R. JULIAN PRESTON
is currently a Special Government Employee (Expert) with the Radiation Protection Division of the U.S. Environmental Protection Agency (EPA). He was previously the Associate Director for Health for the National Health and Environmental Effects Research Laboratory of EPA. He also served as Director of the Environmental Carcinogenesis Division at EPA and as senior science adviser at the Chemical Industry Institute of Toxicology. He has been employed at the Biology Division of the Oak Ridge National Laboratory and has served as Associate Director for the Oak Ridge–University of Tennessee Graduate School for Biomedical Sciences. Dr. Preston's research and current activities have focused on the mechanisms of radiation and chemical carcinogenesis and the approaches for incorporating these types of data into cancer risk assessments.
Dr. Preston currently serves on two NCRP committees and is a member of the National Academy of Sciences Nuclear and Radiation Studies Board and a member of an Office of Science and Technology Policy Committee on Low Dose Radiation Research. Dr. Preston was chair of Committee 1 of the International Commission on Radiological Protection (ICRP), a member of the ICRP Main Commission, and the Representative and a member of the U.S. delegation to the United Nations Scientific Committee on the Effects of Atomic Radiation. He served as Chair for the National Research Council's Committee to Assess the Scientific Information for the Radiation Exposure Screening and Education Program and on the Task Group on the Biological Effects of Space Radiation. He is an associate editor of Environmental and Molecular Mutagenesis and Chemico-Biological Interactions. Dr. Preston has had more than 200 peer-reviewed papers and chapters published. He received his BA and MA from Peterhouse, Cambridge University, England, in genetics and his PhD from Reading University, England, in radiation genetics.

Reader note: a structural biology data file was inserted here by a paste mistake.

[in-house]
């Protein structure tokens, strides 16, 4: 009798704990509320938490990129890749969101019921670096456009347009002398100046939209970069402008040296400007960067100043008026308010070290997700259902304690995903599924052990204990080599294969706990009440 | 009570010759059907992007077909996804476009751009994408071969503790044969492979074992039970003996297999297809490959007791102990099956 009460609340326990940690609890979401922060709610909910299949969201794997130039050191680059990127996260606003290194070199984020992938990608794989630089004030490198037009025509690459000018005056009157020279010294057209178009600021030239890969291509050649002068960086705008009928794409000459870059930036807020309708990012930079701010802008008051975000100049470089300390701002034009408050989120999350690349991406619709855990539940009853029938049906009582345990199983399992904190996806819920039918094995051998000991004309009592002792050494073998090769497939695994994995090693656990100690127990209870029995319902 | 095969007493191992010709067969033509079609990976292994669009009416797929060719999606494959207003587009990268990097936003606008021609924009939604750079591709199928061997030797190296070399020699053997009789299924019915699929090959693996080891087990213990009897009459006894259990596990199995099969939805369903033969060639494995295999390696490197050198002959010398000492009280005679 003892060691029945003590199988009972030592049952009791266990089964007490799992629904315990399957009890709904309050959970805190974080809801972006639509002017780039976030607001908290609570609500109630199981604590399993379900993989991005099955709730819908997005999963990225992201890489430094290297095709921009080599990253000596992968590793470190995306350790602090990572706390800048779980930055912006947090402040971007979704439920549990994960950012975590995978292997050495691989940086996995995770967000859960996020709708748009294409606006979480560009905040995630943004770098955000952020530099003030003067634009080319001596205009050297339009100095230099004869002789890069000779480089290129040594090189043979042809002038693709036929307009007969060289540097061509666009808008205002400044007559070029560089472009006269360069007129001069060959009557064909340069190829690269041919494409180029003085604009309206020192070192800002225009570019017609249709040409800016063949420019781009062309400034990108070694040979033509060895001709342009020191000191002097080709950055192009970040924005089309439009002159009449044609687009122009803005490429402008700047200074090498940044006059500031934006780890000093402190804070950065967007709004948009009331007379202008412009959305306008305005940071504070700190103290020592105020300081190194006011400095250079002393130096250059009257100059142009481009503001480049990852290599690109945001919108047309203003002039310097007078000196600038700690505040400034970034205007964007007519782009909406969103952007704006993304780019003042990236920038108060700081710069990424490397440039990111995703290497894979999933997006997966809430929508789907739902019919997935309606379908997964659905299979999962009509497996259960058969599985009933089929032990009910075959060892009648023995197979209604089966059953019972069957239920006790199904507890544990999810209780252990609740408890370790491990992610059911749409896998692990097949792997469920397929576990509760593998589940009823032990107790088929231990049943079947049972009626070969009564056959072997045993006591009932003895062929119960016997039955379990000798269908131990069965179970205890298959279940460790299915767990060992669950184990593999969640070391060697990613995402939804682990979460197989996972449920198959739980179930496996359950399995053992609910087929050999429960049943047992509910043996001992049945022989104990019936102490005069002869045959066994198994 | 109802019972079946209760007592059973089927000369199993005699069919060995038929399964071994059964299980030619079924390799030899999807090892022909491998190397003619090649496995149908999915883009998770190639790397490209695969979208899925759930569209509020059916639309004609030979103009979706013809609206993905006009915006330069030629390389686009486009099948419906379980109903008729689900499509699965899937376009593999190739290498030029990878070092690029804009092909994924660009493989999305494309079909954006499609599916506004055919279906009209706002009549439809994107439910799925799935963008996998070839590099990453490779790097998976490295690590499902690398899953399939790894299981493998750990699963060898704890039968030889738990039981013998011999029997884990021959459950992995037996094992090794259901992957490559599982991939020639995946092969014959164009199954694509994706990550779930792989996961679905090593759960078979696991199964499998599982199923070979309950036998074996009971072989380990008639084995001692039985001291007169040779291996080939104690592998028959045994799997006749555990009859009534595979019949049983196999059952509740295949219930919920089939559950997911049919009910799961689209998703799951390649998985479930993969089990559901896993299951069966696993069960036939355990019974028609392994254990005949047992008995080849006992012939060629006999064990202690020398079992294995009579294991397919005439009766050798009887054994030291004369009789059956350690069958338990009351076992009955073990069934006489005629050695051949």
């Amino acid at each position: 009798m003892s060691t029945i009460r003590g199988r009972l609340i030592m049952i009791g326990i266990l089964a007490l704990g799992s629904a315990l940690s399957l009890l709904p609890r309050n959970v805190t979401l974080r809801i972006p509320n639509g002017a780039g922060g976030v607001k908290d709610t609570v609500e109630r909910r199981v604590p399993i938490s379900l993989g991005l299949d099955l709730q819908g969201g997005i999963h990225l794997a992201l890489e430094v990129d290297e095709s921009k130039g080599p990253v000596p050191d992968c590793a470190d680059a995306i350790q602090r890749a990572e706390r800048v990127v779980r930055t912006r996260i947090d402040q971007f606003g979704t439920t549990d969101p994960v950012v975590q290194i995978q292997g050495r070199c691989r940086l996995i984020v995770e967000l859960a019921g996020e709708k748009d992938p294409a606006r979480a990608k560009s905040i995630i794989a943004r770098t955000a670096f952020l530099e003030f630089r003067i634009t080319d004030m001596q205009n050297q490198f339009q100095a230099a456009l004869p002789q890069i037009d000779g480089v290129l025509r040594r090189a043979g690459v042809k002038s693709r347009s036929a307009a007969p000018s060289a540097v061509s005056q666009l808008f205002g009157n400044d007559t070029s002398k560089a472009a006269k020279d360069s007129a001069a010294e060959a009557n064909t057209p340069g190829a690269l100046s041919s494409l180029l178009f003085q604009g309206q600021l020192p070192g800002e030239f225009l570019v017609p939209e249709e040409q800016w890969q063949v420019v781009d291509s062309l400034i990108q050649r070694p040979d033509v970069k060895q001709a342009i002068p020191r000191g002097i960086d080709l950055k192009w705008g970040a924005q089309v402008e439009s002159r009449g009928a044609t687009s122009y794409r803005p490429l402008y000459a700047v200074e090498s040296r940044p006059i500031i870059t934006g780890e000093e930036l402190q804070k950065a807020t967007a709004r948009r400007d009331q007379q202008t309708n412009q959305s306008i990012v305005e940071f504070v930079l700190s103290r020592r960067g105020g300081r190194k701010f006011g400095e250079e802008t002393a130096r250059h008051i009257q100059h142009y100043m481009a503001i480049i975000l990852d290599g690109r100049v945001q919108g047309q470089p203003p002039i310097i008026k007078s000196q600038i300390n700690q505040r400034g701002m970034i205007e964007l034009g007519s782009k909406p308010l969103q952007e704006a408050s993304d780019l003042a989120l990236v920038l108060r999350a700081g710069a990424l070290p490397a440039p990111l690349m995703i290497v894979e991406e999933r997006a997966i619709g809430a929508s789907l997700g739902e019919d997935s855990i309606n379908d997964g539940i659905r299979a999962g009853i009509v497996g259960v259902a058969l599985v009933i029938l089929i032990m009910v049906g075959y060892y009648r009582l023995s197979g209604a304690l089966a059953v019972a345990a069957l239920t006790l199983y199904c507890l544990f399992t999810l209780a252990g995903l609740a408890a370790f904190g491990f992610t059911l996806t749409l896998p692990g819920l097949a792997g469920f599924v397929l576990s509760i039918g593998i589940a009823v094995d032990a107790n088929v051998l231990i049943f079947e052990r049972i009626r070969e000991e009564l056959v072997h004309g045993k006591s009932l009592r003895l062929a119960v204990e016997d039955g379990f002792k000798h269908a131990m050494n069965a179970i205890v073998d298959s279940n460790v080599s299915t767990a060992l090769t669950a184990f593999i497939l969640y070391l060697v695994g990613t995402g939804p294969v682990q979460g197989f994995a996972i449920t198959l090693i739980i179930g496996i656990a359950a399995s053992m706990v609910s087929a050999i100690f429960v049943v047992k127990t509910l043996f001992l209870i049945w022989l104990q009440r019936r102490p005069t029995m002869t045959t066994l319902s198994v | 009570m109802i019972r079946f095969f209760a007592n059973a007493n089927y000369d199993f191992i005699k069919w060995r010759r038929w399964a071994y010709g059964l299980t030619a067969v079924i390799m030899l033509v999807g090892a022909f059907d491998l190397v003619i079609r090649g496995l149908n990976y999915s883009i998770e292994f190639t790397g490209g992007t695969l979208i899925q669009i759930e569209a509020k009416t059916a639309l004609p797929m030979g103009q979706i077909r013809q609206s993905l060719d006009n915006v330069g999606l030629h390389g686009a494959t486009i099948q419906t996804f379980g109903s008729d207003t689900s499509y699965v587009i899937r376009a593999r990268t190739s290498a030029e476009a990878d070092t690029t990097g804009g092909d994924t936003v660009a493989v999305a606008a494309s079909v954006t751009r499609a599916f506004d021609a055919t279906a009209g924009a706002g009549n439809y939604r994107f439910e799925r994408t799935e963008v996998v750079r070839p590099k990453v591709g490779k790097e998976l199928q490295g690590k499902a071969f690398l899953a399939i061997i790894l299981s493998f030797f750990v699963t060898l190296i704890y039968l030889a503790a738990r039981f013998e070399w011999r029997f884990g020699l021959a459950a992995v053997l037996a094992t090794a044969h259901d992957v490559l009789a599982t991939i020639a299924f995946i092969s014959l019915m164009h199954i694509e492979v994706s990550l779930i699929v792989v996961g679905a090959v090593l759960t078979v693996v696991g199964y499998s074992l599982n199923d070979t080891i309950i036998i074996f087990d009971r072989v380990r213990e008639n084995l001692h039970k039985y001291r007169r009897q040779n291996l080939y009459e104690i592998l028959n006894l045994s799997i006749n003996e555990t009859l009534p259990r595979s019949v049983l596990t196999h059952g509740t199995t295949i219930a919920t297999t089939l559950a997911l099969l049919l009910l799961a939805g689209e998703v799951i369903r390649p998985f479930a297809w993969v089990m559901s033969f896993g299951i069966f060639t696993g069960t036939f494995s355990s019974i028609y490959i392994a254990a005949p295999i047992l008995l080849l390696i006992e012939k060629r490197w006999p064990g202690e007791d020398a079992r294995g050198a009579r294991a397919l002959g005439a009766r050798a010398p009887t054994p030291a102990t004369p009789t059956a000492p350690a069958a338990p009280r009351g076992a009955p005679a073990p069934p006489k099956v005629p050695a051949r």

is a consultant, currently concentrating on the preparation of scientific reports produced by NCRP in all subject areas. From 1982 to 1995, he was Director, Office of Health Physics at the Center for Devices and Radiological Health, U.S. Food and Drug Administration. He also served in a number of scientific and management positions related to radiation protection during his 33 y career as a Commissioned Officer in the U.S. Public Health Service, from 1962 to 1995. He received a BS in Chemical Engineering (University of Maryland, 1961), an MS in Environmental Engineering (Rensselaer Polytechnic Institute, 1966) and a PhD in Nuclear Engineering (University of Maryland, 1971). His technical work has concentrated on radiation dosimetry, particularly with regard to x rays used for medical diagnosis, epidemiological studies of exposed populations, and public radiation emergencies.
He is a Distinguished Emeritus Member of NCRP (after serving as a Council member for 18 y), and an Emeritus member of Committee 3 (Protection in Medicine) of the International Commission on Radiological Protection [after serving on Committee 3 for 28 y (1985 to 2013)]. He was also a member of the International Commission on Radiation Units and Measurements report committee that produced Report 74, Patient Dosimetry for X Rays Used in Medical Imaging.